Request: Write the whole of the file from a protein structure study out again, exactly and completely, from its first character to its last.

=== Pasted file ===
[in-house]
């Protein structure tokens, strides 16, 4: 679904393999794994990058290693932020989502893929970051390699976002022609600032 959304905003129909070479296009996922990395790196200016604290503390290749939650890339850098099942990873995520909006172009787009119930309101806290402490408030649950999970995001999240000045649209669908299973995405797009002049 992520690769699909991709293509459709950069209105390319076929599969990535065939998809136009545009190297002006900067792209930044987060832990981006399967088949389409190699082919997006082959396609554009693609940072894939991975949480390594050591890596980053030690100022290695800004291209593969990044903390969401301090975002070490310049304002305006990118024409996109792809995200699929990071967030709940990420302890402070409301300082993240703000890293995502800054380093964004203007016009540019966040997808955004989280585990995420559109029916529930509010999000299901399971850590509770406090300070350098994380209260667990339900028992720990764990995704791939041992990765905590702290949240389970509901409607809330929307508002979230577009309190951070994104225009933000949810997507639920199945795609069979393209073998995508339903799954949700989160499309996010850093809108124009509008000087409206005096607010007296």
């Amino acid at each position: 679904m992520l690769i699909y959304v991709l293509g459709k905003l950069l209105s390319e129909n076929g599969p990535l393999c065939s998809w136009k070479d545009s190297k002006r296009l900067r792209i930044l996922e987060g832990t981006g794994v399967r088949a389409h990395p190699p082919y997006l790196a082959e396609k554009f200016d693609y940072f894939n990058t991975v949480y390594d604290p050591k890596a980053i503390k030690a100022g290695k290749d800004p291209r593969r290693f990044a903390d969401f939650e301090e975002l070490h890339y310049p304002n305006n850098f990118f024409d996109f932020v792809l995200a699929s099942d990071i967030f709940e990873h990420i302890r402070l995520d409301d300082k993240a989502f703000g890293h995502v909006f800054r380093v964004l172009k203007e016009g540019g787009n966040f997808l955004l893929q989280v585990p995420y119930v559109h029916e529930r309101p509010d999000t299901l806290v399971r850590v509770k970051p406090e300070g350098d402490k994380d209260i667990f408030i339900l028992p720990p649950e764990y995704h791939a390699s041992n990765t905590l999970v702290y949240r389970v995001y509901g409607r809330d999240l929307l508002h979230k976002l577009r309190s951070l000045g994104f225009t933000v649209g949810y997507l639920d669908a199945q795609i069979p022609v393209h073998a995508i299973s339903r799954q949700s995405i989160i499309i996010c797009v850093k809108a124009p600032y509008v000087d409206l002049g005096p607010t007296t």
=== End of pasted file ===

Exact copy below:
[in-house]
């Protein structure tokens, strides 16, 4: 679904393999794994990058290693932020989502893929970051390699976002022609600032 959304905003129909070479296009996922990395790196200016604290503390290749939650890339850098099942990873995520909006172009787009119930309101806290402490408030649950999970995001999240000045649209669908299973995405797009002049 992520690769699909991709293509459709950069209105390319076929599969990535065939998809136009545009190297002006900067792209930044987060832990981006399967088949389409190699082919997006082959396609554009693609940072894939991975949480390594050591890596980053030690100022290695800004291209593969990044903390969401301090975002070490310049304002305006990118024409996109792809995200699929990071967030709940990420302890402070409301300082993240703000890293995502800054380093964004203007016009540019966040997808955004989280585990995420559109029916529930509010999000299901399971850590509770406090300070350098994380209260667990339900028992720990764990995704791939041992990765905590702290949240389970509901409607809330929307508002979230577009309190951070994104225009933000949810997507639920199945795609069979393209073998995508339903799954949700989160499309996010850093809108124009509008000087409206005096607010007296």
């Amino acid at each position: 679904m992520l690769i699909y959304v991709l293509g459709k905003l950069l209105s390319e129909n076929g599969p990535l393999c065939s998809w136009k070479d545009s190297k002006r296009l900067r792209i930044l996922e987060g832990t981006g794994v399967r088949a389409h990395p190699p082919y997006l790196a082959e396609k554009f200016d693609y940072f894939n990058t991975v949480y390594d604290p050591k890596a980053i503390k030690a100022g290695k290749d800004p291209r593969r290693f990044a903390d969401f939650e301090e975002l070490h890339y310049p304002n305006n850098f990118f024409d996109f932020v792809l995200a699929s099942d990071i967030f709940e990873h990420i302890r402070l995520d409301d300082k993240a989502f703000g890293h995502v909006f800054r380093v964004l172009k203007e016009g540019g787009n966040f997808l955004l893929q989280v585990p995420y119930v559109h029916e529930r309101p509010d999000t299901l806290v399971r850590v509770k970051p406090e300070g350098d402490k994380d209260i667990f408030i339900l028992p720990p649950e764990y995704h791939a390699s041992n990765t905590l999970v702290y949240r389970v995001y509901g409607r809330d999240l929307l508002h979230k976002l577009r309190s951070l000045g994104f225009t933000v649209g949810y997507l639920d669908a199945q795609i069979p022609v393209h073998a995508i299973s339903r799954q949700s995405i989160i499309i996010c797009v850093k809108a124009p600032y509008v000087d409206l002049g005096p607010t007296t």